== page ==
Four factors to consider with the Bears signing QB Mark Sanchez
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This is not the start of the Mark Sanchez era. Next season belongs to quarterback Mike Glennon.
But Sanchez will be right there with him.
A league source confirmed that the Bears will sign Sanchez — a former first-round pick of the Jets who is best known for his mistakes, including his notorious “butt fumble” — to a one-year deal after he visited the team on Thursday. (The Bears announced Sanchez’s deal early Friday.)
Here are four factors to consider about Sanchez’s arrival:
• General manager Ryan Pace prefers to have an experienced backup. He said as much when Brian Hoyer was signed last April to be Jay Cutler’s backup.
“It’s important for that position and [an experienced backup] just gives us security going forward,” Pace said then.
Connor Shaw, the only other quarterback under contract, only has one career start, which came in 2014 for the Browns.
Sanchez, 30, is 37-35 in his career with 86 touchdown passes, the same amount of interceptions and a 73.9 passer rating. He was better in six playoff games for the Jets in 2009 and 2010, going 4-2 with a 94.3 passer rating.
• Sanchez’s arrival won’t prevent the Bears from drafting a quarterback in April.
But for as much hype as Clemson’s Deshaun Watson, Notre Dame’s DeShone Kizer and North Carolina’s Mitchell Trubisky have gotten from their respective pro days, it’s still considered a mediocre class with many question marks.
That said, if the Bears do draft a quarterback, Sanchez would be there to help.
Last season, Sanchez was a positive influence for rookie quarterback Dak Prescott, who took over for an injured Tony Romo. Sanchez, according to several published reports, had no problems embracing taking on a reserve role.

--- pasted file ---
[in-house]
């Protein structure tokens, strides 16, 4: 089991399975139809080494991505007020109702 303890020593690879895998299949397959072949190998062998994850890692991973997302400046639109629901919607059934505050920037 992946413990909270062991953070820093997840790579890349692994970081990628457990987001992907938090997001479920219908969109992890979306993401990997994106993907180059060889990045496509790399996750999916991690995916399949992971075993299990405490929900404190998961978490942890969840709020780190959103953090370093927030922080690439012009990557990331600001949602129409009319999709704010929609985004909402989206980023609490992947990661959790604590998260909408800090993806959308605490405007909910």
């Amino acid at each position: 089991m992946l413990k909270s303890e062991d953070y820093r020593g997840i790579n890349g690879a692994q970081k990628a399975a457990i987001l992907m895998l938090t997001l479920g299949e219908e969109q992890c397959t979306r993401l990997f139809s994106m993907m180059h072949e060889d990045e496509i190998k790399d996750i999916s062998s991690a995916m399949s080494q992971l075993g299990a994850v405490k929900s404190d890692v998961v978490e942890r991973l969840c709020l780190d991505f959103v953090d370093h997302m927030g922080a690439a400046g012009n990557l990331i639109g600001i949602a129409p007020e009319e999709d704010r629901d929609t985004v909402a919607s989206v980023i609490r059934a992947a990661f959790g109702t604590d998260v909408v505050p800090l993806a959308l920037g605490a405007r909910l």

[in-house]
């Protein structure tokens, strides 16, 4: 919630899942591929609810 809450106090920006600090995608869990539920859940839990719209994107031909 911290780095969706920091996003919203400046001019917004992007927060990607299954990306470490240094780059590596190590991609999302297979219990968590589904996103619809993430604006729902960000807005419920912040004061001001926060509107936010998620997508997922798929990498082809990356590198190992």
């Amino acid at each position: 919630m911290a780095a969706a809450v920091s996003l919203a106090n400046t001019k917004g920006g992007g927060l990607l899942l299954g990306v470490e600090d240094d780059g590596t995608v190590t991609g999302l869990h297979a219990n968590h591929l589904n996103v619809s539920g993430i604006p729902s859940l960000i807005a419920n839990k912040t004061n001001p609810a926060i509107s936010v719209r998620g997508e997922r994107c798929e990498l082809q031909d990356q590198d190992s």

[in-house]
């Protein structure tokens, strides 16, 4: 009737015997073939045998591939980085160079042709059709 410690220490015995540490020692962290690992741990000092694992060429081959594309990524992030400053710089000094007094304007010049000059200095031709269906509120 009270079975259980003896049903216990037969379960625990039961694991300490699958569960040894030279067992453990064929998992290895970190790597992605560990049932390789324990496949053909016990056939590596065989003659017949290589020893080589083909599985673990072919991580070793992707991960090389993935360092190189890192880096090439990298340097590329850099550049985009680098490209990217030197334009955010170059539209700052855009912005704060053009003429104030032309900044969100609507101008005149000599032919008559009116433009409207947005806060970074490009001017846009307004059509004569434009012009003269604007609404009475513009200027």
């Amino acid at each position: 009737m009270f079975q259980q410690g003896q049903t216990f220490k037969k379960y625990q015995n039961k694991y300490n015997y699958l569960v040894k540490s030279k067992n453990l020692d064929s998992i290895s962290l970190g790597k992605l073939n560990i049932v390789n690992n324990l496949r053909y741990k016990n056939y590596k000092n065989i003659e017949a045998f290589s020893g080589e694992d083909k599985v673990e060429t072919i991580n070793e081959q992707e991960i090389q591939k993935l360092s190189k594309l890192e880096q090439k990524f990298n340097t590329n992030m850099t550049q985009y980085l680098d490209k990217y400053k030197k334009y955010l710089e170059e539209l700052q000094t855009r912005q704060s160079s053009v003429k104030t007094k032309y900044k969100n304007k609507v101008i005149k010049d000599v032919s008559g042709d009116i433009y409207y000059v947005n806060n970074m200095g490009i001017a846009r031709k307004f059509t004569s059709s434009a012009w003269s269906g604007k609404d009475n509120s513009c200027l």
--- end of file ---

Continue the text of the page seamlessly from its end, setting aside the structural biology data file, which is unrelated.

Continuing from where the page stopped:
Sanchez knew exactly what Prescott was experiencing. As a rookie, Sanchez started 15 games for the playoff-bound Jets in 2009.
Videos of Sanchez congratulating Prescott gained him plenty of attention on social media during the Cowboys’ 13-3 season.
• The Bears love promoting competition, but Glennon is safe. As Pace said, he’s the starter.
Glennon’s already under enough pressure to produce after he was signed him to a three-year, $45 million deal, $18.5 million of which is guaranteed.
“As a quarterback you always have to perform,” Glennon said. “I have full confidence I’ll be here for a long time and we’ll win a lot of football games.”
• Forget about Sanchez’s past. Sure, his famous “butt fumble” in a loss to the Patriots in 2012 always will make for great fodder, but the Bears value Sanchez as a teammate.
This move is about helping Glennon and the young quarterbacks.
Glennon will be starting for the first time since 2014. Sanchez has handled the pressure and negative attention in a major market before. From a football perspective, he’s played in different schemes with the Jets, Eagles, Broncos and Cowboys.